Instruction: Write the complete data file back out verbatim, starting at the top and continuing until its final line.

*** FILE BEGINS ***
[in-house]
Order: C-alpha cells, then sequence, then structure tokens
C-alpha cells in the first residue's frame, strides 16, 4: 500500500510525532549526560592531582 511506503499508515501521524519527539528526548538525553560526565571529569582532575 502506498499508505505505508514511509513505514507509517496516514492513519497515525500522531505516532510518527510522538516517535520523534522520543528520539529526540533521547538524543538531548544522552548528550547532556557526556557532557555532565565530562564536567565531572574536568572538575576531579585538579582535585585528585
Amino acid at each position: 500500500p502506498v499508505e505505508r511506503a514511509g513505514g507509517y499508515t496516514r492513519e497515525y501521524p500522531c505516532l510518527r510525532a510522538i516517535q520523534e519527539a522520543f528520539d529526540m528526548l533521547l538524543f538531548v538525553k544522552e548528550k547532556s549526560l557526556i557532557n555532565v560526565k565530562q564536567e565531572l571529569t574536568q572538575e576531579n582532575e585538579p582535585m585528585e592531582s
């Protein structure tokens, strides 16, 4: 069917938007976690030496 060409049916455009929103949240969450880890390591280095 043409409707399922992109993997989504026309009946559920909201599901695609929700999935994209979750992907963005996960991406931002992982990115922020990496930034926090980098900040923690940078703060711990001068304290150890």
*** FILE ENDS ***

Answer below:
[in-house]
Order: C-alpha cells, then sequence, then structure tokens
C-alpha cells in the first residue's frame, strides 16, 4: 500500500510525532549526560592531582 511506503499508515501521524519527539528526548538525553560526565571529569582532575 502506498499508505505505508514511509513505514507509517496516514492513519497515525500522531505516532510518527510522538516517535520523534522520543528520539529526540533521547538524543538531548544522552548528550547532556557526556557532557555532565565530562564536567565531572574536568572538575576531579585538579582535585585528585
Amino acid at each position: 500500500p502506498v499508505e505505508r511506503a514511509g513505514g507509517y499508515t496516514r492513519e497515525y501521524p500522531c505516532l510518527r510525532a510522538i516517535q520523534e519527539a522520543f528520539d529526540m528526548l533521547l538524543f538531548v538525553k544522552e548528550k547532556s549526560l557526556i557532557n555532565v560526565k565530562q564536567e565531572l571529569t574536568q572538575e576531579n582532575e585538579p582535585m585528585e592531582s
């Protein structure tokens, strides 16, 4: 069917938007976690030496 060409049916455009929103949240969450880890390591280095 043409409707399922992109993997989504026309009946559920909201599901695609929700999935994209979750992907963005996960991406931002992982990115922020990496930034926090980098900040923690940078703060711990001068304290150890």